Why Should I Care about Synchronized A/V?
As A/V projects become more extravagant, the ability to synchronize multiple channels of audio and video is becoming critical to the industry. For companies that are pushing the envelope of technology, it’s not enough to just throw an LCD panel on a wall and call it a day. Today’s modern A/V projects can involve entire areas covered in flat-panels, LED surfaces, or projection. With so many display devices side-by-side, it’s critical for the guest experience to ensure that the content being shown on these displays is high-quality and coherent across the display devices.
There are video wall solutions on market that can take a single source of video and scale it across multiple displays to form a larger coherent image. However, the problem with this approach is that display resolution is wasted by this scaling. To illustrate, imagine that you have a 2×2 configuration of 1080p (1920 x 1080 pixels) displays:
Combined, these displays have a total resolution of 3840 x 2160 pixels. However, if a 1080p (1920 x 1080) source video is used with a video wall controller, 75% of the available resolution is wasted when this material is scaled and stretched across all 4 displays. Making the 1080p source content bigger does not increase its resolution, so the more it’s stretched…the more display resolution is wasted. Imagine how much worse this problem would get if you had a 3×3 wall…9×9 wall…etc.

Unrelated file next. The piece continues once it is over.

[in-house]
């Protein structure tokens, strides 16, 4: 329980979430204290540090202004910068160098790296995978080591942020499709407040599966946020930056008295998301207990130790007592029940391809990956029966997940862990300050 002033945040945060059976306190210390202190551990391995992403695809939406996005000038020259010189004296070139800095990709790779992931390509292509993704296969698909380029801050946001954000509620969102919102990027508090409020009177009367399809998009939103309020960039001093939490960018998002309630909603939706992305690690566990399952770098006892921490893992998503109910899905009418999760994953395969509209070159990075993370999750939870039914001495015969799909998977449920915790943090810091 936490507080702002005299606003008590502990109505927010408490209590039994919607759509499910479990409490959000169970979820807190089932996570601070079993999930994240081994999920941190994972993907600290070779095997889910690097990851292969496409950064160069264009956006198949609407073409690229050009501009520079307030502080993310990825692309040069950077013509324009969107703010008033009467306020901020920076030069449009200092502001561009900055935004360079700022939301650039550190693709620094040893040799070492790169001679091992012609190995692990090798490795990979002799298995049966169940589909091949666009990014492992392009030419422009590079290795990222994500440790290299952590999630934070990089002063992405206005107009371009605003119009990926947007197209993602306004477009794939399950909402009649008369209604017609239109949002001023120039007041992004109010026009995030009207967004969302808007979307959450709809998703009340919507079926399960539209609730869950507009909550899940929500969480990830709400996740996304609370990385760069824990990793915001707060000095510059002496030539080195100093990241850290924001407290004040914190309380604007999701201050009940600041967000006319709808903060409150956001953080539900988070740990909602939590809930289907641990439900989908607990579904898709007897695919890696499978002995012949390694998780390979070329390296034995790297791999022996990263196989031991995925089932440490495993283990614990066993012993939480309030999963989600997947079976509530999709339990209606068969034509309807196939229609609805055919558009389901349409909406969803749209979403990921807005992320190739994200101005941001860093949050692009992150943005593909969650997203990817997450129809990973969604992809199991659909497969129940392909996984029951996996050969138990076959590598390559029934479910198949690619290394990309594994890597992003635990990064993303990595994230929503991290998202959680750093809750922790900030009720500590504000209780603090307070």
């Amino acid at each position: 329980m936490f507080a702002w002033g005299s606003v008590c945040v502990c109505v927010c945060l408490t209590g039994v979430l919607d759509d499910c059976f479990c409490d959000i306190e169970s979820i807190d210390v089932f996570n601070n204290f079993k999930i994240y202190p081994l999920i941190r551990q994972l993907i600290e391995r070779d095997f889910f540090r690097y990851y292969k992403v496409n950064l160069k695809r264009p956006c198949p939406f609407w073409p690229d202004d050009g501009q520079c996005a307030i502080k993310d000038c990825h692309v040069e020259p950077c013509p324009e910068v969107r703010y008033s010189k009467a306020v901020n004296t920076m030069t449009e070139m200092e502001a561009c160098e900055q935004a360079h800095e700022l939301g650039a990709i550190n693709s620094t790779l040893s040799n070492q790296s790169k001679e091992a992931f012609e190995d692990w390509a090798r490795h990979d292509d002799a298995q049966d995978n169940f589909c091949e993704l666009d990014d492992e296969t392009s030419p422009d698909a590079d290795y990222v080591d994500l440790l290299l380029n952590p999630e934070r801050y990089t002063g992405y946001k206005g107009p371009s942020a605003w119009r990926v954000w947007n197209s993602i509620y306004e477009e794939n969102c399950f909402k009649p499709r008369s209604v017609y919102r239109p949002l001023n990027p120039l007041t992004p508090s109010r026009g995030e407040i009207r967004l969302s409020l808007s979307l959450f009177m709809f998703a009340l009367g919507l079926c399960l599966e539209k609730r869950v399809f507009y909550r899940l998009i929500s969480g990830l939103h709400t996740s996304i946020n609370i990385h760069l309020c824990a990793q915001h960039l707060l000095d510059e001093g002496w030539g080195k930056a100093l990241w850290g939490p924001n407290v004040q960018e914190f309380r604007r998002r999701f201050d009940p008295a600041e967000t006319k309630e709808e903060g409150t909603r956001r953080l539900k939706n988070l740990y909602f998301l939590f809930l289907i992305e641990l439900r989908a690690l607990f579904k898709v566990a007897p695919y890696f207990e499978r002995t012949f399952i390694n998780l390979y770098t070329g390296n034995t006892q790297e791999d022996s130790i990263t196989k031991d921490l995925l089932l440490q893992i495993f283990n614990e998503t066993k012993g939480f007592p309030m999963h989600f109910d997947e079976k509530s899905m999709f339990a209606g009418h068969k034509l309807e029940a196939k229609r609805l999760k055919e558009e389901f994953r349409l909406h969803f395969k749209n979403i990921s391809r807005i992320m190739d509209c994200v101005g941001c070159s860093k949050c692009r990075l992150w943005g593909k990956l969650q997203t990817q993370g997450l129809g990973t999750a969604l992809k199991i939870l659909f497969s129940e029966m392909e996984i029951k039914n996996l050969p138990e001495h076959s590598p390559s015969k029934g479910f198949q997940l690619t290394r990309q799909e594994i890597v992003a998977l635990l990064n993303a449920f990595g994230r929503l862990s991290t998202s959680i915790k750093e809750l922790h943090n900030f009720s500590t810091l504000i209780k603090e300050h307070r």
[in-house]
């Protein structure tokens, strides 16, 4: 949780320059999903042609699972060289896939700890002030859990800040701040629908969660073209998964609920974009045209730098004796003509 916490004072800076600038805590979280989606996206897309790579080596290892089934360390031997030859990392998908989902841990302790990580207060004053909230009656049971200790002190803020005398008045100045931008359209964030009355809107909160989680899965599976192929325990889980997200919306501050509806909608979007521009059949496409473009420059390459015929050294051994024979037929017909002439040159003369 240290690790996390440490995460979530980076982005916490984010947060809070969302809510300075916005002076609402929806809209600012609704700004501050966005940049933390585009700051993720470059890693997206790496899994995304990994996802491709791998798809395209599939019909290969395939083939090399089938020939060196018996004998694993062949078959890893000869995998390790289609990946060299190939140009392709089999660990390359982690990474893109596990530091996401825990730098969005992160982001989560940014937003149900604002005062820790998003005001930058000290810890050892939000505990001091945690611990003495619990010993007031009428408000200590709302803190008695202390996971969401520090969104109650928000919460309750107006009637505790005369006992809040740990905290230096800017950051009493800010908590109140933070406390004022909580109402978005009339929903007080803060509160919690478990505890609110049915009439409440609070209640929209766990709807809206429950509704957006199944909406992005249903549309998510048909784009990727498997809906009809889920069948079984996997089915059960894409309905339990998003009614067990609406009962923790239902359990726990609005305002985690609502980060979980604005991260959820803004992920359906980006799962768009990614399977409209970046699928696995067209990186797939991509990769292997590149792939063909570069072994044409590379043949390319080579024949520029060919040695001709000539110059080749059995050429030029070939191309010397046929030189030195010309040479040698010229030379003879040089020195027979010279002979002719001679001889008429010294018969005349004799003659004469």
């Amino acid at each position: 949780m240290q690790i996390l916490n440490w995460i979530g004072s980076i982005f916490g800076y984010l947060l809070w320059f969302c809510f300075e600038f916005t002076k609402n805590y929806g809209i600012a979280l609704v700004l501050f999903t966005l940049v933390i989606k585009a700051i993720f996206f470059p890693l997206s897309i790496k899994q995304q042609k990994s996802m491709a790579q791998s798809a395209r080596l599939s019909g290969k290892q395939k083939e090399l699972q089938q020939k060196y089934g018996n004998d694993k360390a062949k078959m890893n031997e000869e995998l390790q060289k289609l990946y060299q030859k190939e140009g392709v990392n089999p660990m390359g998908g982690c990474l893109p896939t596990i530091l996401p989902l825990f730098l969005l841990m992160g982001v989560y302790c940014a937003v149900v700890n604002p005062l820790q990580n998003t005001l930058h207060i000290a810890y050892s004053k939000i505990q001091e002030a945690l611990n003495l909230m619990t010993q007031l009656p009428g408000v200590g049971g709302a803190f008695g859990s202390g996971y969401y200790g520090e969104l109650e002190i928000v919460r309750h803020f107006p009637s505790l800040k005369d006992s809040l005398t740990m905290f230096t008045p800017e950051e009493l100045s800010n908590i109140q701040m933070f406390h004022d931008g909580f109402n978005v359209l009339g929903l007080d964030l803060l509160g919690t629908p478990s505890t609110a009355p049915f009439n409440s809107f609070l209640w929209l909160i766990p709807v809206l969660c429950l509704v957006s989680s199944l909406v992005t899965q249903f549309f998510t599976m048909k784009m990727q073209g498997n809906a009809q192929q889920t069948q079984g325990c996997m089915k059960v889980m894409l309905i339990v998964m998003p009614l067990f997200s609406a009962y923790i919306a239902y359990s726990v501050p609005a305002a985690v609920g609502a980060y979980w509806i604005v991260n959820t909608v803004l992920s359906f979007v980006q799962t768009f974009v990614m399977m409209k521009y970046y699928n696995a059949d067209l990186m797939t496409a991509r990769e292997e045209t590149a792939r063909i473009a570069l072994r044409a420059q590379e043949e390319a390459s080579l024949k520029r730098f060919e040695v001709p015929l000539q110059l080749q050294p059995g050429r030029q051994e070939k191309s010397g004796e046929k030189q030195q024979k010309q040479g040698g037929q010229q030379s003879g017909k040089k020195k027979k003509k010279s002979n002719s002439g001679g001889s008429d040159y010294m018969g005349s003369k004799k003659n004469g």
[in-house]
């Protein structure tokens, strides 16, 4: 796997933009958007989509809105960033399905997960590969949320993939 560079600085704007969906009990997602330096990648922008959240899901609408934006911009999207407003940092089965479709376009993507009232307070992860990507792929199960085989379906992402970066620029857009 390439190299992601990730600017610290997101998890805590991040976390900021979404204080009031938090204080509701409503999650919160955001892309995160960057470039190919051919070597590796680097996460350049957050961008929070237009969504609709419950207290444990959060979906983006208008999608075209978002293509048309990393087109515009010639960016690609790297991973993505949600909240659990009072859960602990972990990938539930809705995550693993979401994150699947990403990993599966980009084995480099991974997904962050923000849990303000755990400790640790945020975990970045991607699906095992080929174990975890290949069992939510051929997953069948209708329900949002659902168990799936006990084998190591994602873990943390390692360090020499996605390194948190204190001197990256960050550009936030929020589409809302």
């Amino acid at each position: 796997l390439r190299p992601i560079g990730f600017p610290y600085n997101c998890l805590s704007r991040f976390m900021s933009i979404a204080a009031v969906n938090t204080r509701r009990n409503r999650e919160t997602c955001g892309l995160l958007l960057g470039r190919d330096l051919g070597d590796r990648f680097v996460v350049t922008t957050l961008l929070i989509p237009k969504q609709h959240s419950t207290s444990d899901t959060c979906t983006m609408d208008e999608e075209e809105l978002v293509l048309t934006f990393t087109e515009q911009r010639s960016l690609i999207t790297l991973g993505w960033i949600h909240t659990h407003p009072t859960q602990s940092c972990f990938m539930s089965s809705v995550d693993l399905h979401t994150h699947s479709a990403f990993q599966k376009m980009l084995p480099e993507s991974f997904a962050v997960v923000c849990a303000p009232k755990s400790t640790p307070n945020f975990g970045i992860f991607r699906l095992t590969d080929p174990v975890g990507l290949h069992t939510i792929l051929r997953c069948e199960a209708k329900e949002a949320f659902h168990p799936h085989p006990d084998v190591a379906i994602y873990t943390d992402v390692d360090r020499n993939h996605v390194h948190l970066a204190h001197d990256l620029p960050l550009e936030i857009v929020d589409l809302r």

This is where the concept of synchronized video can help. Why sacrifice resolution by enlarging a single source of video when you can feed each display their own video source and synchronize them? Not only does this method spare you the expense of buying a video wall controller, it takes full advantage of the display resolution and provides a crisp coherent video presentation that is scalable.
The Key Concepts of Synchronization
Now that we’ve discussed the benefits, let’s talk about the important technical concepts involved synchronizing multiple channels of video and audio.